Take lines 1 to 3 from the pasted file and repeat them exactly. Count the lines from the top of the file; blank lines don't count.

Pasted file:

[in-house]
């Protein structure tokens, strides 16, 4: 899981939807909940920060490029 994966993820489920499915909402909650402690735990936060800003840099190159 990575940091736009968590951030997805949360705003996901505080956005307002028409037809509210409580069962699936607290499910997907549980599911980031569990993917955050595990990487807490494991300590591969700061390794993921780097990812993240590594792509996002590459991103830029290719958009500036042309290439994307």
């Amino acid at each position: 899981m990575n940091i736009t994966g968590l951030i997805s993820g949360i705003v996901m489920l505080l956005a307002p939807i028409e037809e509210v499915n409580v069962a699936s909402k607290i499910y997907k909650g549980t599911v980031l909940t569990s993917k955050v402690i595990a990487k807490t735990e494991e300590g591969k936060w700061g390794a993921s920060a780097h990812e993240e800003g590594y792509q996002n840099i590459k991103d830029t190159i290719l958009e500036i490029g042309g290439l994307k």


[in-house]
């Protein structure tokens, strides 16, 4: 899981939807909940920060490029 994966993820489920499915909402909650402690735990936060800003840099190159 990575940091736009968590951030997805949360705003996901505080956005307002028409037809509210409580069962699936607290499910997907549980599911980031569990993917955050595990990487807490494991300590591969700061390794993921780097990812993240590594792509996002590459991103830029290719958009500036042309290439994307």
């Amino acid at each position: 899981m990575n940091i736009t994966g968590l951030i997805s993820g949360i705003v996901m489920l505080l956005a307002p939807i028409e037809e509210v499915n409580v069962a699936s909402k607290i499910y997907k909650g549980t599911v980031l909940t569990s993917k955050v402690i595990a990487k807490t735990e494991e300590g591969k936060w700061g390794a993921s920060a780097h990812e993240e800003g590594y792509q996002n840099i590459k991103d830029t190159i290719l958009e500036i490029g042309g290439l994307k």